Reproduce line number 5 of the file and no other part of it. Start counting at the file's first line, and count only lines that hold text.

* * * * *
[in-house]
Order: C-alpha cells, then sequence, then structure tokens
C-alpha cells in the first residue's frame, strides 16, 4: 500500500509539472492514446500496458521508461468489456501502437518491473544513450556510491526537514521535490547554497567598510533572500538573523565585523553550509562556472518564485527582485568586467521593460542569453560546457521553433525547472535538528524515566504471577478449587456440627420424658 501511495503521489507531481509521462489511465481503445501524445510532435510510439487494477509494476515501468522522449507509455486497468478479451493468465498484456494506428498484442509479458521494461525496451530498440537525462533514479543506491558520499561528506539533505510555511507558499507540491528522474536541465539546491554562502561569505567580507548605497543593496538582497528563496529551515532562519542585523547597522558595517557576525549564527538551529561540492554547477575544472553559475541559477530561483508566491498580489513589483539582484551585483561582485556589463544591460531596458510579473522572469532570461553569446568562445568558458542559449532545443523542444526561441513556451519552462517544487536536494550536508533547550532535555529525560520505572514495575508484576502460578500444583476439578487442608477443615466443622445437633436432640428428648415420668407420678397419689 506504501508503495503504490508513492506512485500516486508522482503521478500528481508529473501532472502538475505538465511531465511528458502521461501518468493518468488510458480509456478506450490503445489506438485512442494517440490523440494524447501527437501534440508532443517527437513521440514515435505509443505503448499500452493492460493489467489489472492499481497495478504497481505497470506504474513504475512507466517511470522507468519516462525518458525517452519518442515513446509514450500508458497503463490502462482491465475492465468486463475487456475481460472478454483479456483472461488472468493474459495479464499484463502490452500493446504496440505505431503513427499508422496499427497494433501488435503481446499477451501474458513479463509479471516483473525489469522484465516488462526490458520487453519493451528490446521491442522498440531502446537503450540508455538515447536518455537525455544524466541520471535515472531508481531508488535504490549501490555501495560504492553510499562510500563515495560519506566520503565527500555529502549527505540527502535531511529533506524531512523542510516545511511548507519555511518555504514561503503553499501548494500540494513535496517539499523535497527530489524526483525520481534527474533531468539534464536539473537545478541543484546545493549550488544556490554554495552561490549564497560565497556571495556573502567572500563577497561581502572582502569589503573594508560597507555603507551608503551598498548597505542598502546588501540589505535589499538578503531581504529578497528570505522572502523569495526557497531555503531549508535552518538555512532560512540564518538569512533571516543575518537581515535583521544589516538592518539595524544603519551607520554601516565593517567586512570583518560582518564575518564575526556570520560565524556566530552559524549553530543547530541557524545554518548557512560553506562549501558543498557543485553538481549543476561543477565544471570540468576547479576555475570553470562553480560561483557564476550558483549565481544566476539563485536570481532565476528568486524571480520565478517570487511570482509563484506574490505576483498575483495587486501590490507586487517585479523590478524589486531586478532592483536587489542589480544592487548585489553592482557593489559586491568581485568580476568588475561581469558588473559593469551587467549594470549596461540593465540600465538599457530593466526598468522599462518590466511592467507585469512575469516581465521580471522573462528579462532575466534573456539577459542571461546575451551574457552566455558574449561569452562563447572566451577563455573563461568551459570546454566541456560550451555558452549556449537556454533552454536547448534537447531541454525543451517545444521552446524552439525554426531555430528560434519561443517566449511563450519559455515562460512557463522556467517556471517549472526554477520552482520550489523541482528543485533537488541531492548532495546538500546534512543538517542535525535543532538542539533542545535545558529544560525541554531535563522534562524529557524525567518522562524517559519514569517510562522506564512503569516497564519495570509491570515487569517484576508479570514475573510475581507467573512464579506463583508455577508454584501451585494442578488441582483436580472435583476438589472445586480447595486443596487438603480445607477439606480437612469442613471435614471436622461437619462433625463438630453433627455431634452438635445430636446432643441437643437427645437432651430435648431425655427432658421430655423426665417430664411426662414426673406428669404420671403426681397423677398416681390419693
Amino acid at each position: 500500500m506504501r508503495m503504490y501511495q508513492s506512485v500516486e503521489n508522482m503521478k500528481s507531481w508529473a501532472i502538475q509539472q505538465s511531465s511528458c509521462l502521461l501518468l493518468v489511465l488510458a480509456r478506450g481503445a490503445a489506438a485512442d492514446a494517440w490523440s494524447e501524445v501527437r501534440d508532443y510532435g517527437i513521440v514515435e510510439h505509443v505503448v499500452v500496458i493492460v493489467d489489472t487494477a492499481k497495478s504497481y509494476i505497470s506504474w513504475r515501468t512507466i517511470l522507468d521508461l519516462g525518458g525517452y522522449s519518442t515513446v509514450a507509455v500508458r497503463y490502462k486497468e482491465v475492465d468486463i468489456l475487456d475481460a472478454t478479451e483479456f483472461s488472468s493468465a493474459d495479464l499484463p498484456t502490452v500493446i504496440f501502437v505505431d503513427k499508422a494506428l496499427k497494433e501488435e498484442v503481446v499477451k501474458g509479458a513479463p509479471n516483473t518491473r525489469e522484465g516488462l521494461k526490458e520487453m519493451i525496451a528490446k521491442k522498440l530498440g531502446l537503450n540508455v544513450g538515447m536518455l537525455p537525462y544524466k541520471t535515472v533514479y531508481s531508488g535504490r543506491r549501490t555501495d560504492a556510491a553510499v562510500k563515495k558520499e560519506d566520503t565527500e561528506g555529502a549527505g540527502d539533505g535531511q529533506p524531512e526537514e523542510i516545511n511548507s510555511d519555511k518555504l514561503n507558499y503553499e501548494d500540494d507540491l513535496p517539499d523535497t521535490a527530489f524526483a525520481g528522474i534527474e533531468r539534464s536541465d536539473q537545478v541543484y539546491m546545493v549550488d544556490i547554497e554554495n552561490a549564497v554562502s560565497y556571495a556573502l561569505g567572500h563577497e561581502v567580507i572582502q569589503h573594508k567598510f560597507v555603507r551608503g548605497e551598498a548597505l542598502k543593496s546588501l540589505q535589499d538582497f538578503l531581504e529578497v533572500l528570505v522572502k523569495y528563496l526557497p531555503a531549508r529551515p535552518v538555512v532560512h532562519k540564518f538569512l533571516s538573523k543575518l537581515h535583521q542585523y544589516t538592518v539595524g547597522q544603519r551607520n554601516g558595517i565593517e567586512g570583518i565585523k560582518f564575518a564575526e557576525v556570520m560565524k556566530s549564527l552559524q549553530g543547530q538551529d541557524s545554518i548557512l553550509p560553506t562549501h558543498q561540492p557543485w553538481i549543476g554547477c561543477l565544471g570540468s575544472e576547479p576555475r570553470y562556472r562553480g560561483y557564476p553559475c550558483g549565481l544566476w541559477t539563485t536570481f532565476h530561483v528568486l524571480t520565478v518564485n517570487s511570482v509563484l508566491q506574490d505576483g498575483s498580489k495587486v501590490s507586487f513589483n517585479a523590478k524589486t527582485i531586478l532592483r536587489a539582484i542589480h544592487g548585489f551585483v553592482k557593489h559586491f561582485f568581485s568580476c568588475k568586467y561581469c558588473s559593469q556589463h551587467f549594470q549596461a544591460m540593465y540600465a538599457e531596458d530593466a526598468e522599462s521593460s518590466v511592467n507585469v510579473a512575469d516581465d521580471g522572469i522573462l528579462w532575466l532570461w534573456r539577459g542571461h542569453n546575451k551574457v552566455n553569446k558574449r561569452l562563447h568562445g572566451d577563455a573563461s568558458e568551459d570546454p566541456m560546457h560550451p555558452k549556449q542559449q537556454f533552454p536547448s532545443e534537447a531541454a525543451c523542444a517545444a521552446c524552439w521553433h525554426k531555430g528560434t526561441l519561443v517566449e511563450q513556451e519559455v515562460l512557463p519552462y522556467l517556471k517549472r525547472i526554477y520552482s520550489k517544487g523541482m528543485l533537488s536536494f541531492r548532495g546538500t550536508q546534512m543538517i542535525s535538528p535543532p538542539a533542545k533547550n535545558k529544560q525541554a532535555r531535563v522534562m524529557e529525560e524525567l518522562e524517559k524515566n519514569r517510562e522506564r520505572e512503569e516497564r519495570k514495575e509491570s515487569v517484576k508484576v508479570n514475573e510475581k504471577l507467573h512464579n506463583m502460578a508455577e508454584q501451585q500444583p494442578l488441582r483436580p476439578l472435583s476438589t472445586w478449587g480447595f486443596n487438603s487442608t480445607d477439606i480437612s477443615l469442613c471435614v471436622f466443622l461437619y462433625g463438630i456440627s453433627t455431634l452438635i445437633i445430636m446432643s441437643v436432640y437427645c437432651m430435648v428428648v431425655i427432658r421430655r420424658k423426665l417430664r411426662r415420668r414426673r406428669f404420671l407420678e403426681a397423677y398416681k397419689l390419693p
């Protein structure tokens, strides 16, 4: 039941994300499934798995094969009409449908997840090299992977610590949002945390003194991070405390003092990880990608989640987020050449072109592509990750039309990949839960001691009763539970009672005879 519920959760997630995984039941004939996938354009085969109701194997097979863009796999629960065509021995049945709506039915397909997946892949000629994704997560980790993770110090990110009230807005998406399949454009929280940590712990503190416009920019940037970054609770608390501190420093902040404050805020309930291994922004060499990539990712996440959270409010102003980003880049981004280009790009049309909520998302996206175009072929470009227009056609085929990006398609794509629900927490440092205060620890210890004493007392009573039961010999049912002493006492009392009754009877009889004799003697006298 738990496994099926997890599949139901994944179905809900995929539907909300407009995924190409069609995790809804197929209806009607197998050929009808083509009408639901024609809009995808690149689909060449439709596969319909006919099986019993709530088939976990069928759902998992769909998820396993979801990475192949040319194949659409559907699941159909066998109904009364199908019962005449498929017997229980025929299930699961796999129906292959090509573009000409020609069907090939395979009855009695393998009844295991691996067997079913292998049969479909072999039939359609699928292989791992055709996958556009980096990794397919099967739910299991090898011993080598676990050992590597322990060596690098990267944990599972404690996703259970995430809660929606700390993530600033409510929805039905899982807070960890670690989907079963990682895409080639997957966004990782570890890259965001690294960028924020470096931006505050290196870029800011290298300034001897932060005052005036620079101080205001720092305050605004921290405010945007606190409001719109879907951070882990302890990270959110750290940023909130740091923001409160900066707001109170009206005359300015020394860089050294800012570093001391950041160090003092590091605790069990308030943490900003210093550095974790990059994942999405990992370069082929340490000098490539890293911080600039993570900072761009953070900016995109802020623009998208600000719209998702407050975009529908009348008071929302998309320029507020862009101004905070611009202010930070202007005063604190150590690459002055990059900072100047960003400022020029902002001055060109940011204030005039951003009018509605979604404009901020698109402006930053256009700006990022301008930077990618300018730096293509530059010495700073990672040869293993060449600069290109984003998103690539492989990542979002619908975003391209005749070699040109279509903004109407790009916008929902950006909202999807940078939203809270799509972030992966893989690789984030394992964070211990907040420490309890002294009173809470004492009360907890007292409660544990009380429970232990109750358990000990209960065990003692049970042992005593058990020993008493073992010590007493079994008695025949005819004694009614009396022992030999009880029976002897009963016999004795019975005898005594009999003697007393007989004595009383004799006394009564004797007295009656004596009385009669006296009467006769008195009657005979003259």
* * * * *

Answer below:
């Protein structure tokens, strides 16, 4: 039941994300499934798995094969009409449908997840090299992977610590949002945390003194991070405390003092990880990608989640987020050449072109592509990750039309990949839960001691009763539970009672005879 519920959760997630995984039941004939996938354009085969109701194997097979863009796999629960065509021995049945709506039915397909997946892949000629994704997560980790993770110090990110009230807005998406399949454009929280940590712990503190416009920019940037970054609770608390501190420093902040404050805020309930291994922004060499990539990712996440959270409010102003980003880049981004280009790009049309909520998302996206175009072929470009227009056609085929990006398609794509629900927490440092205060620890210890004493007392009573039961010999049912002493006492009392009754009877009889004799003697006298 738990496994099926997890599949139901994944179905809900995929539907909300407009995924190409069609995790809804197929209806009607197998050929009808083509009408639901024609809009995808690149689909060449439709596969319909006919099986019993709530088939976990069928759902998992769909998820396993979801990475192949040319194949659409559907699941159909066998109904009364199908019962005449498929017997229980025929299930699961796999129906292959090509573009000409020609069907090939395979009855009695393998009844295991691996067997079913292998049969479909072999039939359609699928292989791992055709996958556009980096990794397919099967739910299991090898011993080598676990050992590597322990060596690098990267944990599972404690996703259970995430809660929606700390993530600033409510929805039905899982807070960890670690989907079963990682895409080639997957966004990782570890890259965001690294960028924020470096931006505050290196870029800011290298300034001897932060005052005036620079101080205001720092305050605004921290405010945007606190409001719109879907951070882990302890990270959110750290940023909130740091923001409160900066707001109170009206005359300015020394860089050294800012570093001391950041160090003092590091605790069990308030943490900003210093550095974790990059994942999405990992370069082929340490000098490539890293911080600039993570900072761009953070900016995109802020623009998208600000719209998702407050975009529908009348008071929302998309320029507020862009101004905070611009202010930070202007005063604190150590690459002055990059900072100047960003400022020029902002001055060109940011204030005039951003009018509605979604404009901020698109402006930053256009700006990022301008930077990618300018730096293509530059010495700073990672040869293993060449600069290109984003998103690539492989990542979002619908975003391209005749070699040109279509903004109407790009916008929902950006909202999807940078939203809270799509972030992966893989690789984030394992964070211990907040420490309890002294009173809470004492009360907890007292409660544990009380429970232990109750358990000990209960065990003692049970042992005593058990020993008493073992010590007493079994008695025949005819004694009614009396022992030999009880029976002897009963016999004795019975005898005594009999003697007393007989004595009383004799006394009564004797007295009656004596009385009669006296009467006769008195009657005979003259």